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PRESS FEATURE

” The K-Pop Plastic Surgery Obsession”

The Atlantic.com – By: Zara Stone on 

 

 – Excerpt of the Full Article – 

 

 

Back in New York, Dr. John Kang’s practice is benefitting from the Asian American desire to have cosmetic surgery. He has two offices. One overlooks Central Park, with baroque style fireplaces and a marbled floor. His other is in Flushing, Queens, a predominantly Asian area. Dr. Kang offers consultations and injectables in the Manhattan office and performs surgery in Queens. “I’m all about creating a more harmonious look to the face,” he told me. His face is smooth and unlined, and his skin is bright and clear. When he talks, his hands hit the mahogany tabletop for emphasis. “Good surgery is like a vase,” he said. “Surgery gives it a nice strong base, but you see the vase.” Dr. Kang’s philosophy is about helping nature along. “I always try to copy the natural look, give face the ideal shape it should have been born with,” he said.

 

Twenty-four-year-old Miss Lee sits on a leather dentist chair in Dr. Kang’s office. Her dark hair is pulled back from her face and a small gold cross rests on her neck.

 

Methodically, Dr. Kang marks up her face with a black felt tip pen, drawing dots along the bridge of her nose and circling spaces on her chin. Her hands twitch in her lap, idly stroking the rabbit ears on her iPhone case. She is here for fillers, hyaluronic acid, and calcium extracts that will sit inside her face and reshape her profile. They are a temporary alternative to a nose job and a chin implant, and she will have product under her skin for around six months. A fashion student at NYU, Lee wants a more feminine face.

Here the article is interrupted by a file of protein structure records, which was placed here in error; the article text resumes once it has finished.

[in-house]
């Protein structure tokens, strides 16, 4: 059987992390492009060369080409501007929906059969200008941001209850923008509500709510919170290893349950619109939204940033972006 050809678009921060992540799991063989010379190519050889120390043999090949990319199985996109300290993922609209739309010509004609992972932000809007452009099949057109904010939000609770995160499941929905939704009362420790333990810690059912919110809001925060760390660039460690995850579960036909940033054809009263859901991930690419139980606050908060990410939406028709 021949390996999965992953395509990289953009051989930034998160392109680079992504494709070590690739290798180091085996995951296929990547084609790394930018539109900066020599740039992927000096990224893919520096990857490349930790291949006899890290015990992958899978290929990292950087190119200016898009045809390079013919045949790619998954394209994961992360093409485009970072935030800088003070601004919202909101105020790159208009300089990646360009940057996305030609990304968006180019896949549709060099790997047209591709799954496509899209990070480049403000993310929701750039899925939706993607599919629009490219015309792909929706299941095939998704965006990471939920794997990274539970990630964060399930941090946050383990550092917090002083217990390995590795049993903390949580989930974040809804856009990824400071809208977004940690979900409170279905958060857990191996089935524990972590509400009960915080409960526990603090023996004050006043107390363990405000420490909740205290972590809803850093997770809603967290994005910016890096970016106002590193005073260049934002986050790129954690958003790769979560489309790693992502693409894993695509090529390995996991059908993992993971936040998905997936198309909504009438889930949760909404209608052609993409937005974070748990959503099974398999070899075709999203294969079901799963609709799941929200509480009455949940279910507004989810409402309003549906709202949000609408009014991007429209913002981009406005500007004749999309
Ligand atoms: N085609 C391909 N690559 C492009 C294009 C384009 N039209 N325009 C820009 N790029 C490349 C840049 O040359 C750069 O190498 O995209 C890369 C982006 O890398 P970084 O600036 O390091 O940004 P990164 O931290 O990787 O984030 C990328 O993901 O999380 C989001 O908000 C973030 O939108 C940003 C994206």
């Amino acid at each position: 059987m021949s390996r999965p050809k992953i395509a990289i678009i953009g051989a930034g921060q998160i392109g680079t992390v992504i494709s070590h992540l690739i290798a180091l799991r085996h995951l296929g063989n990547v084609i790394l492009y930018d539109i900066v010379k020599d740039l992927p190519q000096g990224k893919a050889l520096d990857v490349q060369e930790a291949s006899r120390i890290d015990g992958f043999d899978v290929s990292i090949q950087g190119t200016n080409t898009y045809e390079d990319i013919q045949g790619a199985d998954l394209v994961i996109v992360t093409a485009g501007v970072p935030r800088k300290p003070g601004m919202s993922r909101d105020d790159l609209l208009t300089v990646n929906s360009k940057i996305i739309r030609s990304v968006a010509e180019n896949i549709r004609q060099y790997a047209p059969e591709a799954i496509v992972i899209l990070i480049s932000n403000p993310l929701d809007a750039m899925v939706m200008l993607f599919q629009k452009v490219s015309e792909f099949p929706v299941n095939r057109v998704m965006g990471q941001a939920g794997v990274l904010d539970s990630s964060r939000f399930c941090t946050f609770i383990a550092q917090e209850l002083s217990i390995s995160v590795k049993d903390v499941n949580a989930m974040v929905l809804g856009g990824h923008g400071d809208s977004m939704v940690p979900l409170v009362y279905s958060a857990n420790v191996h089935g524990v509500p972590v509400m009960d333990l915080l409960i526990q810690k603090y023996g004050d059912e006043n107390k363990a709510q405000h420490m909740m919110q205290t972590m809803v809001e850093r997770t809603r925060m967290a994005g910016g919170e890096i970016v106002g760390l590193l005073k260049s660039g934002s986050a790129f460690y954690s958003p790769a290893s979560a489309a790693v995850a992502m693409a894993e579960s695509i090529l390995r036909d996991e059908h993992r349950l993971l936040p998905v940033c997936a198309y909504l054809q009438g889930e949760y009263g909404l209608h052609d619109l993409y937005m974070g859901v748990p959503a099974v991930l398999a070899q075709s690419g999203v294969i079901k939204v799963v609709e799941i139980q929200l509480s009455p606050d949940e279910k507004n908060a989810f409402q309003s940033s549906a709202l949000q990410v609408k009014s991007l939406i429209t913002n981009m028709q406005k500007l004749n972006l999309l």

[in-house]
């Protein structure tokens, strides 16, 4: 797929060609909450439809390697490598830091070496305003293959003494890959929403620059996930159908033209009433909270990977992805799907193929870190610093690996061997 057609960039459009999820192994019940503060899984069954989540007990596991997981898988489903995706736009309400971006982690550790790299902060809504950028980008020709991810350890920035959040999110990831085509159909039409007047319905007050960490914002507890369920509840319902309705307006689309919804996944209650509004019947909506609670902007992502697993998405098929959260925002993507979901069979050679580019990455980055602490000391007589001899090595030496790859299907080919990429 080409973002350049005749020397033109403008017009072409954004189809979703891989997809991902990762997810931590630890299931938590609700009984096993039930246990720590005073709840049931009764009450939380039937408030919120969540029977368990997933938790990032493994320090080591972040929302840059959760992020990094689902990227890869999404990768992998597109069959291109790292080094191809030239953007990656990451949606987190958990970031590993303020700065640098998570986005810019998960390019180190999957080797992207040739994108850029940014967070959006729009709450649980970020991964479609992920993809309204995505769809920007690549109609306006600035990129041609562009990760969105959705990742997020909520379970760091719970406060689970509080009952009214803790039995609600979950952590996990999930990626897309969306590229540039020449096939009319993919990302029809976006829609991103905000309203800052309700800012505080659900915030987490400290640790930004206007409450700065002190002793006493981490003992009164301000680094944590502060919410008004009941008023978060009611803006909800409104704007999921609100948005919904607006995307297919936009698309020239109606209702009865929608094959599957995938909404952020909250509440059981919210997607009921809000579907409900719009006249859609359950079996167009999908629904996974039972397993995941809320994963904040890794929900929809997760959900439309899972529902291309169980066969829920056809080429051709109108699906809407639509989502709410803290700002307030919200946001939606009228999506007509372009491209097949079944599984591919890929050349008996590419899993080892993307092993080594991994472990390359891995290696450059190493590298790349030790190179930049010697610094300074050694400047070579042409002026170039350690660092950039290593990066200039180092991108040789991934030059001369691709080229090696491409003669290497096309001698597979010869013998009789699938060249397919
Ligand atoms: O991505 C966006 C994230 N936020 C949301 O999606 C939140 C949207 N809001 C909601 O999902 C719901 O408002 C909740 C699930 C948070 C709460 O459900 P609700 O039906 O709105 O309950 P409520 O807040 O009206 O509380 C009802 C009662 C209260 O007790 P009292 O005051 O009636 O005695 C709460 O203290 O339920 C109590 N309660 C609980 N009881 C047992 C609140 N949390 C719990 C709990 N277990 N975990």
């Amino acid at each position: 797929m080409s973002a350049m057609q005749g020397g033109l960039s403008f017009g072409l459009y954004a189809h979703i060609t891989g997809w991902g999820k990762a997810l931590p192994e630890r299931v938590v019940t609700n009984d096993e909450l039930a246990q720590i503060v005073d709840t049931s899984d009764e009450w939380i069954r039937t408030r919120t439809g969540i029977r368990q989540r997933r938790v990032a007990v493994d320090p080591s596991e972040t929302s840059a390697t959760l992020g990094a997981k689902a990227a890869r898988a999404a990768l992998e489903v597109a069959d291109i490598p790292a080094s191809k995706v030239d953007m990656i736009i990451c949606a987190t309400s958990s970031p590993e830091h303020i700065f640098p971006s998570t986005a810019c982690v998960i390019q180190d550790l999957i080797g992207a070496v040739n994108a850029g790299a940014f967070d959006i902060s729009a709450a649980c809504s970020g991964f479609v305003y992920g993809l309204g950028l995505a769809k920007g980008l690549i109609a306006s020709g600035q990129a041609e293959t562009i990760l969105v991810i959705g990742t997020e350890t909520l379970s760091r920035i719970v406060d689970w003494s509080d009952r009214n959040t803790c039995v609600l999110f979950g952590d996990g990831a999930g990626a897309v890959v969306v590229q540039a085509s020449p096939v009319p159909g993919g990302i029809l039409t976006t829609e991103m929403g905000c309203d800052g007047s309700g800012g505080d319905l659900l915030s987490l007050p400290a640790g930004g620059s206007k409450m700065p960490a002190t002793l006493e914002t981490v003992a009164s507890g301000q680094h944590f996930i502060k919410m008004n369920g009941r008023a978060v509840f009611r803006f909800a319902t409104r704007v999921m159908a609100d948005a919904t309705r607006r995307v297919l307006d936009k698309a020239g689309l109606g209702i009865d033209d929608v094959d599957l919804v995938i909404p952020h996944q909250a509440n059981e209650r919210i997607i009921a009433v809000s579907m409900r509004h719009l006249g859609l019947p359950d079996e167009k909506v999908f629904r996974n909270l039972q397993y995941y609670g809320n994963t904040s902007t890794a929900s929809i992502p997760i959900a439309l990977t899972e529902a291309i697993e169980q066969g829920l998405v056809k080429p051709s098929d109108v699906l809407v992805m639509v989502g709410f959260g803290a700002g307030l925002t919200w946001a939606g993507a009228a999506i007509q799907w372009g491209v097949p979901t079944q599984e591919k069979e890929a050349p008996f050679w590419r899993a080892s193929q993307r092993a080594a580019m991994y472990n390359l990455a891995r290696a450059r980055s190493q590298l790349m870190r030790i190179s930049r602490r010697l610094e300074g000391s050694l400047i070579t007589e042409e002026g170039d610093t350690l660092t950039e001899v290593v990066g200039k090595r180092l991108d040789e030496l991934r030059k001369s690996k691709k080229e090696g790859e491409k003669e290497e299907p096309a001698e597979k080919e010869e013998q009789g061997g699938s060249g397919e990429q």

Her nose turns crimson as the syringe enters it, and Dr. Kang taps the top of the bridge. “See this,” he says. “This is a barren area. I’m going to bring it up for elegance. Nothing extreme, just working with what she has got.” More injections follow. Miss Lee looks into a hand mirror. Her nose is red and her chin a little puffy, but her profile has noticeably changed. “Is it going to stay this big?” she asks the doctor. “This is just swelling from the injections,” he assures her. “Within a week it will be much smaller.” He turns to me. “If she likes this, we might do the real thing next time. I’m a surgeon, I can’t help but view the face that way.”

 

Dr. Kang’s gently, gently approach means he doesn’t offer V-line surgery. He does offer a non-surgical V-line procedure though, injecting Botox into the masseter muscle of the face. This muscle is what enlarges when you chew. By using Botox, it hypertrophies, minimizing the look of the jaw.

 

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